Central to our Catholicity is the statement of St. Alphonsus Ligouri, that “To be Cathlic is to believe what all Catholics in all time and in all places have universally believed”. We adhere to the first seven Ecumenical Councils, believe in the centralness of the the seven sacraments and most especially the Holy Mass, Divine Liturgy or however you call it, it is an absolute belief of ours that all other graces flow from the Eucharistic presence of Christ our Lord.
We also believe in the there creeds which are as follows:
- Whosoever will be saved, before all things it is necessary that he hold the Catholic [Apostolic/Universal] Faith, which except everyone shall have kept whole and undefiled, without doubt he will perish eternally.
- Now the Catholic Faith is this: We worship One God in Trinity and Trinity in Unity, neither confounding the Persons nor dividing the substance.
- For there is one Person of the Father, another of the Son, another of the Holy Spirit. But the Godhead of the Father, of the Son, and of the Holy Spirit, is One, the Glory equal, the Majesty coeternal.
- Such as the Father is, such is the Son, and such is the Holy Spirit; the Father uncreated, the Son uncreated, and the Holy Spirit uncreated; the Father infinite, the Son infinite, and the Holy Spirit infinite; the Father eternal, the Son eternal, and the Holy Spirit eternal. And yet not three eternals but one eternal, as also not three infinites, nor three uncreated, but one uncreated, and one infinite. So, likewise, the Father is almighty, the Son almighty, and the Holy Spirit almighty; and yet not three almighties but one almighty.
- So the Father is God, the Son God, and the Holy Spirit God; and yet not three Gods but one God. So the Father is Lord, the Son Lord, and the Holy Spirit Lord; and yet not three Lords but one Lord. For like as we are compelled by Christian truth to acknowledge every Person by Himself to be both God and Lord; so are we forbidden by the Catholic religion to say, there be three Gods or three Lords.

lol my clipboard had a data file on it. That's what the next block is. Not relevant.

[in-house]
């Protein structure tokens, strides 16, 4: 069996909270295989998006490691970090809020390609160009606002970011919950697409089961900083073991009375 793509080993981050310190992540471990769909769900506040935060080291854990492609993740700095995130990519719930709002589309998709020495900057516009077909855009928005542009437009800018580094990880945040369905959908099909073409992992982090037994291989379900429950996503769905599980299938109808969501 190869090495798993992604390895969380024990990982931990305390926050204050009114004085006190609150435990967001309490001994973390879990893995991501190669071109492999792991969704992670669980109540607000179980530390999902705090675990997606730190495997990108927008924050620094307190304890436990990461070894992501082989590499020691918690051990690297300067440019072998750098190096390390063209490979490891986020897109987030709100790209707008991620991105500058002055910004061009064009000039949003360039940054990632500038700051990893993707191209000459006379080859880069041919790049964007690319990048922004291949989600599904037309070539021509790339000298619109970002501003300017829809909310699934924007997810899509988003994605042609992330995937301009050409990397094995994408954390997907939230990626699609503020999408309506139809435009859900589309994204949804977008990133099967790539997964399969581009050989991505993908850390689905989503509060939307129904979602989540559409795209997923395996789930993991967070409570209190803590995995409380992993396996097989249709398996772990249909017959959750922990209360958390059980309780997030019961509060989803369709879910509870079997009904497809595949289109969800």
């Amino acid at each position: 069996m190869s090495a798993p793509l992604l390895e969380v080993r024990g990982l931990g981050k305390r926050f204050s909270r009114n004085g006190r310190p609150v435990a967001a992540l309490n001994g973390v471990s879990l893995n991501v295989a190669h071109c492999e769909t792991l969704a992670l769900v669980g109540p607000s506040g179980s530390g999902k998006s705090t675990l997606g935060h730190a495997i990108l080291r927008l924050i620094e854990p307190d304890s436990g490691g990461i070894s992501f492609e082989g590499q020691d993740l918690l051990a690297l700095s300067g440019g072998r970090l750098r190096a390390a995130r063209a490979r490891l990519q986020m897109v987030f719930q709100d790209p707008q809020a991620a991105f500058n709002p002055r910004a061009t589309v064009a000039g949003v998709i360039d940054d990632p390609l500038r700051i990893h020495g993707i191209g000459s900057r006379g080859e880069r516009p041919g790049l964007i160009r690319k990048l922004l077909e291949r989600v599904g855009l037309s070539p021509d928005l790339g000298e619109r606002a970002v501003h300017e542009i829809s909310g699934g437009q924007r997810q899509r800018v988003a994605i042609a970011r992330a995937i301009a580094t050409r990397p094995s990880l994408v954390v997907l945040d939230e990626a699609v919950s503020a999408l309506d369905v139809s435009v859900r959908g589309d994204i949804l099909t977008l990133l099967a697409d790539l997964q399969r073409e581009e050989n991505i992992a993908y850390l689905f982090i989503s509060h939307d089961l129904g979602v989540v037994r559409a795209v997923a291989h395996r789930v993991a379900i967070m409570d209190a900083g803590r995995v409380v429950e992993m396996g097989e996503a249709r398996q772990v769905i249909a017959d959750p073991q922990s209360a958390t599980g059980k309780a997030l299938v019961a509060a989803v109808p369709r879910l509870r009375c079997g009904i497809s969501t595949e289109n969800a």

- The Father is made of none, neither created nor begotten. The Son is of the Father alone, not made nor created but begotten. The Holy Spirit is of the Father and the Son, not made nor created nor begotten but proceeding. So there is one Father not three Fathers, one Son not three Sons, and Holy Spirit not three Holy Spirits. And in this Trinity there is nothing before or after, nothing greater or less, but the whole three Persons are coeternal together and coequal.
- So that in all things, as is aforesaid, the Trinity in Unity and the Unity in Trinity is to be worshipped. He therefore who wills to be in a state of salvation, let him think thus of the Trinity.
- But it is necessary to eternal salvation that he also believe faithfully the Incarnation of our Lord Jesus Christ. The right faith therefore is that we believe and confess that our Lord Jesus Christ, the Son of God, is God and Man.
- He is God of the substance of the Father begotten before the worlds, and He is man of the substance of His mother born in the world; perfect God, perfect man subsisting of a reasoning soul and human flesh; equal to the Father as touching His Godhead, inferior to the Father as touching His Manhood.
- Who although He be God and Man yet He is not two but one Christ; one however not by conversion of the GodHead in the flesh, but by taking of the Manhood in God; one altogether not by confusion of substance but by unity of Person. For as the reasoning soul and flesh is one man, so God and Man is one Christ.